The lawsuit names Trinity Medical Center, the Illinois hospital where Prince was treated, along with its parent companies. Also named is Nicole F. Mancha, a doctor who provided Prince care at the hospital, as well as an unidentified pharmacist or pharmacy employee “that consulted” in the care provided to Prince.
Representatives for the hospital could not immediately be reached for comment.
The family is also suing Walgreens, charging its employees with “dispensing narcotic prescription medications” to the singer for an invalid medical purpose and failing to conduct the appropriate drug utilization review.
Upon landing in Illinois, Prince, who was barely breathing, was carried off his jet by his longtime friend and employee Kirk Johnson, who told paramedics that the singer may have taken a Percocet after his concert, according to police reports. (A Minnesota physician, Michael Schulenberg, settled with the federal government on Thursday, after telling investigators that he had written Prince a prescription for Percocet in Mr. Johnson’s name; as part of the settlement, the doctor admitted no liability.)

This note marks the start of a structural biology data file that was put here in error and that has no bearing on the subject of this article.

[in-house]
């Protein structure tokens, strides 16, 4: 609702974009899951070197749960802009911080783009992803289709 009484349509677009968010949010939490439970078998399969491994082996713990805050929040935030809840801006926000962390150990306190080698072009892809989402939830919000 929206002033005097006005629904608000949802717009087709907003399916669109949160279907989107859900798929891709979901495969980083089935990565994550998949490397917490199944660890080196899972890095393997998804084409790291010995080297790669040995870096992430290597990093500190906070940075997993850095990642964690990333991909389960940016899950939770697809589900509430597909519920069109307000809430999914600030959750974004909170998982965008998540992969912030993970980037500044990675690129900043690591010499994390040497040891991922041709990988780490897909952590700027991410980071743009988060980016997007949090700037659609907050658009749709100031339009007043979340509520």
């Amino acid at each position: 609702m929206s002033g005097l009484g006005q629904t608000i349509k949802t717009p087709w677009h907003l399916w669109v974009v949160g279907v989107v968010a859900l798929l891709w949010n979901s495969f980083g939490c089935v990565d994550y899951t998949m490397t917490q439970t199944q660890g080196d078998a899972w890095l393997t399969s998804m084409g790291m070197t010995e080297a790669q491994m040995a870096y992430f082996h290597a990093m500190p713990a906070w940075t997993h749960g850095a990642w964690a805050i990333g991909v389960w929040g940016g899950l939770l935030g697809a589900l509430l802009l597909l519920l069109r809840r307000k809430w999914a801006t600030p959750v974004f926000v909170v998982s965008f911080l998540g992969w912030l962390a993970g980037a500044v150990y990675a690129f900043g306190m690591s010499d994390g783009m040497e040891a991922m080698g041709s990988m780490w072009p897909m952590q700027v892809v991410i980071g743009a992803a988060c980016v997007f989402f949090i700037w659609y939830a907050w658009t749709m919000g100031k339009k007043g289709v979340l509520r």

It took two shots of Narcan, a medication used to reverse an opioid overdose, to revive the singer, and he was transported to Trinity Medical Center.